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Garcia v. City of Houston

United States District Court, S.D. Texas, Houston Division

May 14, 2019

SONIA GARCIA, Individually and as a representative of the Estate of Philip Garcia, Jr., and PHILIP GARCIA, SR., Plaintiffs,
v.
CITY OF HOUSTON, TEXAS and WESLEY T. BLEVINS, Individually, Defendants.

          MEMORANDUM AND RECOMMENDATION

          FRANCES H. STACY, UNITED STATES MAGISTRATE JUDGE

         Pending in this case that has been referred for all further pretrial proceedings is Defendant City of Houston's Motion for Summary Judgment (Document No. 48) and Defendant Wesley Blevins' Motion for Summary Judgment (Document No. 51). Having considered the motions, the responses and additional briefing, the summary judgment evidence, and the applicable law, the Magistrate Judge RECOMMENDS, for the reasons set forth below, that Defendant City of Houston's Motion for Summary Judgment (Document No. 48) and Defendant Wesley T. Blevins' Motion for Summary Judgment (Document No. 51) both be GRANTED.

         I. Background

         This is a civil rights case brought by the surviving parents of Philip Garcia, Jr., who was shot and killed by an off-duty Houston Police Officer, Wesley T. Blevins, while he was working an off-duty security job at a Houston restaurant. Plaintiffs allege in their First Amended Original Complaint (Document No. 11) that:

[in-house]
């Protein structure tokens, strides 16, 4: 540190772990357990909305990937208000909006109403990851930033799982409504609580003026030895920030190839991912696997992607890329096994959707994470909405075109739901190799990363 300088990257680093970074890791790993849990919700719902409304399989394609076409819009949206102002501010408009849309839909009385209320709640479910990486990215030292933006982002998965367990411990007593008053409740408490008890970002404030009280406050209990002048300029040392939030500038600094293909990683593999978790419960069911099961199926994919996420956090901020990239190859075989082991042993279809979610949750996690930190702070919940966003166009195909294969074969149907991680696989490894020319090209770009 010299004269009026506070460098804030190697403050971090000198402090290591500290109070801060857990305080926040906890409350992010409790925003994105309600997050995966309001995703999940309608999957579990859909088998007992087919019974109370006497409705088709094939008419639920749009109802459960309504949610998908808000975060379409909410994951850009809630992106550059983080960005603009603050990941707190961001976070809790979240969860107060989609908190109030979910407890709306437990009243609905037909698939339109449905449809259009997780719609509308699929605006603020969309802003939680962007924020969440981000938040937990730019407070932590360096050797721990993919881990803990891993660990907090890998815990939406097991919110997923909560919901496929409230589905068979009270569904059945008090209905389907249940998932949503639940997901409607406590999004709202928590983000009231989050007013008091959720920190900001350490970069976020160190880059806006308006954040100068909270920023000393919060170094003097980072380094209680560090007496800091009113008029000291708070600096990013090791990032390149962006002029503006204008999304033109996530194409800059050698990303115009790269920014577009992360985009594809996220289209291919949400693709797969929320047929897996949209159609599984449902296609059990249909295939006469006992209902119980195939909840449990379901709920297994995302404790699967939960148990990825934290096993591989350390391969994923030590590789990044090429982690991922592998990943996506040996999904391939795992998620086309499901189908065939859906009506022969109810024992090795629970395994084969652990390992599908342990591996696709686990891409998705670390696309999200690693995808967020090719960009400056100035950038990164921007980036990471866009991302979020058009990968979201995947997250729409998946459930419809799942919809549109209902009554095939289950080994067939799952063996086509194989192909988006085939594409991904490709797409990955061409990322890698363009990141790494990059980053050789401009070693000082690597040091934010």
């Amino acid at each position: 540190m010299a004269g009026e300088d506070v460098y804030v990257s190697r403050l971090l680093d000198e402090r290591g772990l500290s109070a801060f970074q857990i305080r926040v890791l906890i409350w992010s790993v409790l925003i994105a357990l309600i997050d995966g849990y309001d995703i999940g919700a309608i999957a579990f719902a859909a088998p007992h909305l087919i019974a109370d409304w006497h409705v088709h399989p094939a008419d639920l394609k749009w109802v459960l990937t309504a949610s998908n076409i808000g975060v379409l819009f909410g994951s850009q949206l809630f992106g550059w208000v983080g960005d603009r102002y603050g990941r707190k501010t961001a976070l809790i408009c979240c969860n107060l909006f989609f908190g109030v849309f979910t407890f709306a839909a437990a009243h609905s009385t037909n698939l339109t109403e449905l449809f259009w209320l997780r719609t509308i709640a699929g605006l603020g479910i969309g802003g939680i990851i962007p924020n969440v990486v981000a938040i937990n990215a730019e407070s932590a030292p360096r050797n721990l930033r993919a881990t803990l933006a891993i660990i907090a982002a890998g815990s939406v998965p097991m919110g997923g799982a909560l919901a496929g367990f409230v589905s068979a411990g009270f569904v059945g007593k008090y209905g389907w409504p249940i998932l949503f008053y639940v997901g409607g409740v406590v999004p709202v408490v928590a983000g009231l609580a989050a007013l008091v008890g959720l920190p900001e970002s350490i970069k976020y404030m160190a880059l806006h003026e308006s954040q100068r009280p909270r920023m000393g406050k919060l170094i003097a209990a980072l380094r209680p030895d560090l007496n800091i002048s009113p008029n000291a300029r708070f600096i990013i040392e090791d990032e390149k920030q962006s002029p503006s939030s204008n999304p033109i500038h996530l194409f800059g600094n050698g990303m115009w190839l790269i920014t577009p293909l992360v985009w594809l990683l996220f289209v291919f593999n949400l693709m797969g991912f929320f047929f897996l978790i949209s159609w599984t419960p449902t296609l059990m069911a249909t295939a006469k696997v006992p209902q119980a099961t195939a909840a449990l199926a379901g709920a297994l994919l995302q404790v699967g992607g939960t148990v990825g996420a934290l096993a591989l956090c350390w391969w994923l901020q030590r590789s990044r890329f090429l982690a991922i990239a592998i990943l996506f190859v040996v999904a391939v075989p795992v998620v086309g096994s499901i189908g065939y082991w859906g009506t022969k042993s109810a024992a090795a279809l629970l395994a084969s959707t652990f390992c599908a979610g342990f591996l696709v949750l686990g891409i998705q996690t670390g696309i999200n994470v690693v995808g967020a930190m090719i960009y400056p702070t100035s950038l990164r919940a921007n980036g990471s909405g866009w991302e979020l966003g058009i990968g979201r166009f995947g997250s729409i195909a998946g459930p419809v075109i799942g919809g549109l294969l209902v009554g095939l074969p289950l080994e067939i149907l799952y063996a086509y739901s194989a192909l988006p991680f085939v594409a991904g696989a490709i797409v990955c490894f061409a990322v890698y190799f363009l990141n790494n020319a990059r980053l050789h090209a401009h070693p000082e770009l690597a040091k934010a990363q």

7. January 16, 2015 Phillip Adam Garcia Jr. (sometimes hereinafter Phillip), 26, was with friends at Bombshells, a restaurant in Houston, Texas, after a Houston Rockets basketball game. Wesley T. Blevins (hereinafter sometimes Officer Blevins), a City of Houston police officer, was working off duty in uniform at Bombshells.
8. An argument started with a friend of Phillip's and a group of males. Eventually the argument involved Phillip.
9. Phillip, and several others, were commanded to leave Bombshells and did so.
10. Outside of Bombshells in the parking lot Phillip was in fear of his life and injury from some of the people who caused the argument. Phillip then retrieved a gun to protect himself from injury or death.
11. Suddenly, Officer Blevins emerged from Bombshells and shot Phillip three times, killing him. Phillip did not die immediately but suffered in great pain and fear of his impending death.